It's a funny old business, doing the news. All sorts of different organisations send media releases to Craccum, hoping that we will give them some publicity. But sometimes, when we take an interest in one of these organisations, they go all cagey on us.
Take, for example, the Residents Action Movement. They are the people who brought George Galloway all the way from England to talk about "Islamophobia." They were previously known only as a leftist group which had won a seat on Auckland Regional Council in 2004.
We received a media release from RAM (as they like to call themselves) called "RAM stands in council elections." It went on for quite some length but it didn't say much about the elections. Although it said "RAM is fielding a united team of strong candidates," it didn't say who are these candidates or where they are standing.
We needed to know more if we were to run this as a news story. So I contacted Grant Morgan, the Organiser of RAM, and asked him:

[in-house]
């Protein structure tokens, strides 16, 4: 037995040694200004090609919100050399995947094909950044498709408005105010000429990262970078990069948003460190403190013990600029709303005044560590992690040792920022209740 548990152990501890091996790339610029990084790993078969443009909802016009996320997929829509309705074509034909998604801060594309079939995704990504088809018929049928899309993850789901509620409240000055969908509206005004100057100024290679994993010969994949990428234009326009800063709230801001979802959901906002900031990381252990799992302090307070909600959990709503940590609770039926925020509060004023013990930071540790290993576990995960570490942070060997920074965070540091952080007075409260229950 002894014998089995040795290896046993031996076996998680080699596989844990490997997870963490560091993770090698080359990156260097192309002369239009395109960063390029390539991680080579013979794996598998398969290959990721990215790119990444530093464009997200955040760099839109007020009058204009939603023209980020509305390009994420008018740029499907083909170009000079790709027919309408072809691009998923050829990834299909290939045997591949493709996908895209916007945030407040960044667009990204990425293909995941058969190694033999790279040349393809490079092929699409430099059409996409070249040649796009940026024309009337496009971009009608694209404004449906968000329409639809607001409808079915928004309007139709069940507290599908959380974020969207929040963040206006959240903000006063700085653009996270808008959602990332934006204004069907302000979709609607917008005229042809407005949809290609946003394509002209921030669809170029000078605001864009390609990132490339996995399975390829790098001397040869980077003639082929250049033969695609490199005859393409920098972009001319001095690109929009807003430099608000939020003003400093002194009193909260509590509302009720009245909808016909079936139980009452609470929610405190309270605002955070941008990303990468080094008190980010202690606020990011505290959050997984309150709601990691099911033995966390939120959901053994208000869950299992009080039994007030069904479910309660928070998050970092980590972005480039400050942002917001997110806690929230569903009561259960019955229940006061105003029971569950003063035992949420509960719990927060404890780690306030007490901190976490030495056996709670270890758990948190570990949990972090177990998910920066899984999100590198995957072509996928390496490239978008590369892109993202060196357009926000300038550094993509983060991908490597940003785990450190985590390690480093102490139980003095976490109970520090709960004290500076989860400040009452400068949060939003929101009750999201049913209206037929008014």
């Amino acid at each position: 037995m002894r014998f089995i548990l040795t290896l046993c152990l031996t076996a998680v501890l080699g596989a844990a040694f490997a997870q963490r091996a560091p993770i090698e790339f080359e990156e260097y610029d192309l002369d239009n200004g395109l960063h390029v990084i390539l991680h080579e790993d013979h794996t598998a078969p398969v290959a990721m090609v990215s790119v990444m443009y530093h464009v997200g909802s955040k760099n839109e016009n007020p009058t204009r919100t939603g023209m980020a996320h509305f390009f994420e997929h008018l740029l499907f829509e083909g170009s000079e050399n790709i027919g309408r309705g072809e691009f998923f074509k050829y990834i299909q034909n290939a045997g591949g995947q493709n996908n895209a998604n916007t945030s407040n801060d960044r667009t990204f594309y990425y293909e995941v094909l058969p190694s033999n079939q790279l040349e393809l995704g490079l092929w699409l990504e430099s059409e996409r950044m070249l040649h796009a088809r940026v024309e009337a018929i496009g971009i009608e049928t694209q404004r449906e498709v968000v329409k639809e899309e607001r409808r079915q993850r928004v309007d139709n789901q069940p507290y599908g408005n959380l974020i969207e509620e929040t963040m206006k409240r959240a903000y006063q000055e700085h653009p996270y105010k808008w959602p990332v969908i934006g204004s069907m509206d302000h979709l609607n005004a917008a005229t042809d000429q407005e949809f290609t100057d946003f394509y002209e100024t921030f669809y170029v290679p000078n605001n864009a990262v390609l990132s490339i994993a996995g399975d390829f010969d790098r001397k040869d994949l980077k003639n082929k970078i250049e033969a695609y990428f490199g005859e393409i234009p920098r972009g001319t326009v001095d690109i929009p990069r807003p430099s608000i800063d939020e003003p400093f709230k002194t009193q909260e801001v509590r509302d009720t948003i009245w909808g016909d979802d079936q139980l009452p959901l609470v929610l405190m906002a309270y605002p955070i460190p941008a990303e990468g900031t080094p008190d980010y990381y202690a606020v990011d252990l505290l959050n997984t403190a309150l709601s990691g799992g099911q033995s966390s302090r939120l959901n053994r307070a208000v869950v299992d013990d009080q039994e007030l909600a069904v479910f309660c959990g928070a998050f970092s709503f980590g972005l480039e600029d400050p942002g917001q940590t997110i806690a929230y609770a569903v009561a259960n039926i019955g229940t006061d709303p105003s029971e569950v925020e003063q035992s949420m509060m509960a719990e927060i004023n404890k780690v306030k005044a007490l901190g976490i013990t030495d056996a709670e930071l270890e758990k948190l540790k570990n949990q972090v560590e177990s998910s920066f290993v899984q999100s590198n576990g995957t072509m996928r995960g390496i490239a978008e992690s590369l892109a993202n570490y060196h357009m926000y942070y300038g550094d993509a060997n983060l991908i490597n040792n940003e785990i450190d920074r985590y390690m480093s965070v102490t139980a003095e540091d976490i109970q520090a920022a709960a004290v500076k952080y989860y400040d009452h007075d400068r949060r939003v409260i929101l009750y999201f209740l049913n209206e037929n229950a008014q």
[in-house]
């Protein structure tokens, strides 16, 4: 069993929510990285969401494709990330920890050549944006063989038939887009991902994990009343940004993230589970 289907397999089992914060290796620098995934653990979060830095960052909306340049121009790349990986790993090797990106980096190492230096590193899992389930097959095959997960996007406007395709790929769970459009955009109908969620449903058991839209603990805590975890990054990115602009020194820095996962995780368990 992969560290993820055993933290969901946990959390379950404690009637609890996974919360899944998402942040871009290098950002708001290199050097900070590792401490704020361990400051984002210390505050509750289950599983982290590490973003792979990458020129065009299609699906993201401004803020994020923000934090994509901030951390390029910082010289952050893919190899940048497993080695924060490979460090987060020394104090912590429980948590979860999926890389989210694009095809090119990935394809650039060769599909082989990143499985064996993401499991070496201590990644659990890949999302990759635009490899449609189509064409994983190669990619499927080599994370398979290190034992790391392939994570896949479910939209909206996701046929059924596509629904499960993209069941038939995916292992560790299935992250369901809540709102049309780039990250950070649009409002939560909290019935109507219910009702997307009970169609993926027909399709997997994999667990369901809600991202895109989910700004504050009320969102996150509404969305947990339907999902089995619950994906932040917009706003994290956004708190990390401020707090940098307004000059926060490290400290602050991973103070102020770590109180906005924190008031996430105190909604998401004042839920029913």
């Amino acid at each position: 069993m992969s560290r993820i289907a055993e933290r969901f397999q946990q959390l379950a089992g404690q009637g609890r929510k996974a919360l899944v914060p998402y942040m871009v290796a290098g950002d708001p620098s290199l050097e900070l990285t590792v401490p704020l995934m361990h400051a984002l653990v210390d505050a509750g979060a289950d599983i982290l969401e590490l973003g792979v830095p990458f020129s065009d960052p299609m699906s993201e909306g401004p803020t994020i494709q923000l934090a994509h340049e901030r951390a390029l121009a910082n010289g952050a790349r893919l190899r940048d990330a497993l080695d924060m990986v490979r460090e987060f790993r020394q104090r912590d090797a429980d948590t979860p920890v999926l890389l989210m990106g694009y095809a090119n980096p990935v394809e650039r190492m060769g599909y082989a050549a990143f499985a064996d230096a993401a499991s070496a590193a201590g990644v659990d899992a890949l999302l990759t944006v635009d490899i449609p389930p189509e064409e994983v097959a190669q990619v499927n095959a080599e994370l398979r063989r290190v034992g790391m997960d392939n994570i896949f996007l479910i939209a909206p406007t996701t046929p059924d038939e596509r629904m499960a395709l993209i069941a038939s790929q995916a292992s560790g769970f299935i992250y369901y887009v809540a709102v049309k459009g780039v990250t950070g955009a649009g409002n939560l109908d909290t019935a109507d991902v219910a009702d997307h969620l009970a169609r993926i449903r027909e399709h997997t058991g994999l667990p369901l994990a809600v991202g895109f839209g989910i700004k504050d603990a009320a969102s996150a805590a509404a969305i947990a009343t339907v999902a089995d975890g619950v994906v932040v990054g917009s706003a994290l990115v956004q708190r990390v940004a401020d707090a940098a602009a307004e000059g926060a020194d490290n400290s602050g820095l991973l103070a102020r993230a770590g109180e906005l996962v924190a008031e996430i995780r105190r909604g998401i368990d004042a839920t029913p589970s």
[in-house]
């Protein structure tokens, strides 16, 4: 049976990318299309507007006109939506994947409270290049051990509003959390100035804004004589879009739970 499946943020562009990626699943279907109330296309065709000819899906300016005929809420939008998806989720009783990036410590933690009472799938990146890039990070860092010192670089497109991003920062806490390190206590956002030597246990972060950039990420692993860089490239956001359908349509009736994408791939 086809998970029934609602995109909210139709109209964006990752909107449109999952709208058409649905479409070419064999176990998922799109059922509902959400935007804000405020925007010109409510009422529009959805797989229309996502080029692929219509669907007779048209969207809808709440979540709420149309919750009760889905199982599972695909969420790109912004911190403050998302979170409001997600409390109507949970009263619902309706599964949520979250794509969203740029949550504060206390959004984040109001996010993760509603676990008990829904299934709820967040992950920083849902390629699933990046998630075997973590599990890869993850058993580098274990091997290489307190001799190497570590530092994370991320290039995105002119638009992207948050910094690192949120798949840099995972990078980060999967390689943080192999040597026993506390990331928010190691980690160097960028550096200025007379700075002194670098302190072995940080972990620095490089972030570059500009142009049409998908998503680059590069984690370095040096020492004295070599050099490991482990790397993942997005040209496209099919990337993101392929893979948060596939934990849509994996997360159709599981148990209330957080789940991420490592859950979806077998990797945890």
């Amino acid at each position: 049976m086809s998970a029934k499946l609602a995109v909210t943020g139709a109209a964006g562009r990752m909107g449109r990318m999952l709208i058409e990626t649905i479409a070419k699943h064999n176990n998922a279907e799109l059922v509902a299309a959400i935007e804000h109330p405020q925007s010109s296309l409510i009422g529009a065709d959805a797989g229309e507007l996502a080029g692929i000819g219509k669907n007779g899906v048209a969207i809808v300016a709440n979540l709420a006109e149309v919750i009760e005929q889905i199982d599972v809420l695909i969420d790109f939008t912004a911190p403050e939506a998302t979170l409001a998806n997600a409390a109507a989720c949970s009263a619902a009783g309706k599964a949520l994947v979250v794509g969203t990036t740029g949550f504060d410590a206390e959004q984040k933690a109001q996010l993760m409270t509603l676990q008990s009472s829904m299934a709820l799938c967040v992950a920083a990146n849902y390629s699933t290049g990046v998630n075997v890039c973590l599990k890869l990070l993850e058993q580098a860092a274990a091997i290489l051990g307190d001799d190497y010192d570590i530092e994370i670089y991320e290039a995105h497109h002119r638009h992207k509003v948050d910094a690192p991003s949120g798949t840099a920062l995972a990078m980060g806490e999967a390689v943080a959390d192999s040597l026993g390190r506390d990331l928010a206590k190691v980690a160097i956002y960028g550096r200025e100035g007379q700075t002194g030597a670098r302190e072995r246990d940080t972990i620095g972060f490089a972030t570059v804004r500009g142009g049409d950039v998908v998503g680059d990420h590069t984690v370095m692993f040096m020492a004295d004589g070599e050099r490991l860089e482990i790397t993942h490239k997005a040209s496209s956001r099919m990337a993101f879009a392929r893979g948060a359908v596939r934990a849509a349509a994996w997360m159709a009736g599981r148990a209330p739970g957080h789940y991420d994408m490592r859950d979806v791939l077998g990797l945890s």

How many candidates will RAM be fielding, for which elections?The second question is not strictly related to the first but it is relevant, since Grant Morgan is General Secretary of the SWO; it is widely held by opponents of RAM that they are a front organisation.
Is RAM a front for the Socialist Workers' Organisation?
I received this reply:
In order to reply, I need to know:Well, we didn't expect the Spanish Inquisition. The first question was a little puzzling. Craccum of course is part of a vast conspiracy to take over the world, but don't tell anyone we told you.
1. Are you a front for the Labour Party?
2. When will you get the name of Socialist Worker right?
Mr Morgan's sensitivity about the name of the organisation is understandable; the party's current name is Socialist Worker (Aotearoa/New Zealand). Unfortunately, despite his best efforts, everyone calls his party the Socialist Workers Organisation, the name it had back in the dark days of its past.
The SWO was founded by the merger in 1994 of the Communist Party of New Zealand and the International Socialist Organisation. Mr Morgan was the last General Secretary of the CPNZ. The merger was the end of the CPNZ, which had been founded in 1921, only a few years after the Russian Revolution. Like all other Communist parties, it was obedient to the Soviet Union and worshipped Josef Stalin.